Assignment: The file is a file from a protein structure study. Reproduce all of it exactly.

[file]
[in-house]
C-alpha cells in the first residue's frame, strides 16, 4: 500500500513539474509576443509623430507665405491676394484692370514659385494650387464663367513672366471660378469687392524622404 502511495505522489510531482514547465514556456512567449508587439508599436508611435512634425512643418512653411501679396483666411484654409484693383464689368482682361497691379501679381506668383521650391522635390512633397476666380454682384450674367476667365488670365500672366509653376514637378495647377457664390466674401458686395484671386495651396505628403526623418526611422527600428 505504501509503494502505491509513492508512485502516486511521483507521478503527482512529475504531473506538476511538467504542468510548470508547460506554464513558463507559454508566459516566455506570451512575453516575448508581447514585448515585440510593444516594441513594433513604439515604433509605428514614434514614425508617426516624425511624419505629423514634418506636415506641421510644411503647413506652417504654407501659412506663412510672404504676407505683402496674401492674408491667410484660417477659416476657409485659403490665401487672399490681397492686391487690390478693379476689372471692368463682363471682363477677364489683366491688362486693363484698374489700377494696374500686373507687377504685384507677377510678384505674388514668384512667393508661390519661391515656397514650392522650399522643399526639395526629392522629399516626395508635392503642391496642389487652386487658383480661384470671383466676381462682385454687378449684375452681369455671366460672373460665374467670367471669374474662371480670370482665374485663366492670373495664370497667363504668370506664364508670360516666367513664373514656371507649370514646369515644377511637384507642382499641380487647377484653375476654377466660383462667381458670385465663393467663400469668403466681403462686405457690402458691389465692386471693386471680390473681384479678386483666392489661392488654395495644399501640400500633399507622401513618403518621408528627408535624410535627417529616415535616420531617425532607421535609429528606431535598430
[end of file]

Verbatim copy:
[in-house]
C-alpha cells in the first residue's frame, strides 16, 4: 500500500513539474509576443509623430507665405491676394484692370514659385494650387464663367513672366471660378469687392524622404 502511495505522489510531482514547465514556456512567449508587439508599436508611435512634425512643418512653411501679396483666411484654409484693383464689368482682361497691379501679381506668383521650391522635390512633397476666380454682384450674367476667365488670365500672366509653376514637378495647377457664390466674401458686395484671386495651396505628403526623418526611422527600428 505504501509503494502505491509513492508512485502516486511521483507521478503527482512529475504531473506538476511538467504542468510548470508547460506554464513558463507559454508566459516566455506570451512575453516575448508581447514585448515585440510593444516594441513594433513604439515604433509605428514614434514614425508617426516624425511624419505629423514634418506636415506641421510644411503647413506652417504654407501659412506663412510672404504676407505683402496674401492674408491667410484660417477659416476657409485659403490665401487672399490681397492686391487690390478693379476689372471692368463682363471682363477677364489683366491688362486693363484698374489700377494696374500686373507687377504685384507677377510678384505674388514668384512667393508661390519661391515656397514650392522650399522643399526639395526629392522629399516626395508635392503642391496642389487652386487658383480661384470671383466676381462682385454687378449684375452681369455671366460672373460665374467670367471669374474662371480670370482665374485663366492670373495664370497667363504668370506664364508670360516666367513664373514656371507649370514646369515644377511637384507642382499641380487647377484653375476654377466660383462667381458670385465663393467663400469668403466681403462686405457690402458691389465692386471693386471680390473681384479678386483666392489661392488654395495644399501640400500633399507622401513618403518621408528627408535624410535627417529616415535616420531617425532607421535609429528606431535598430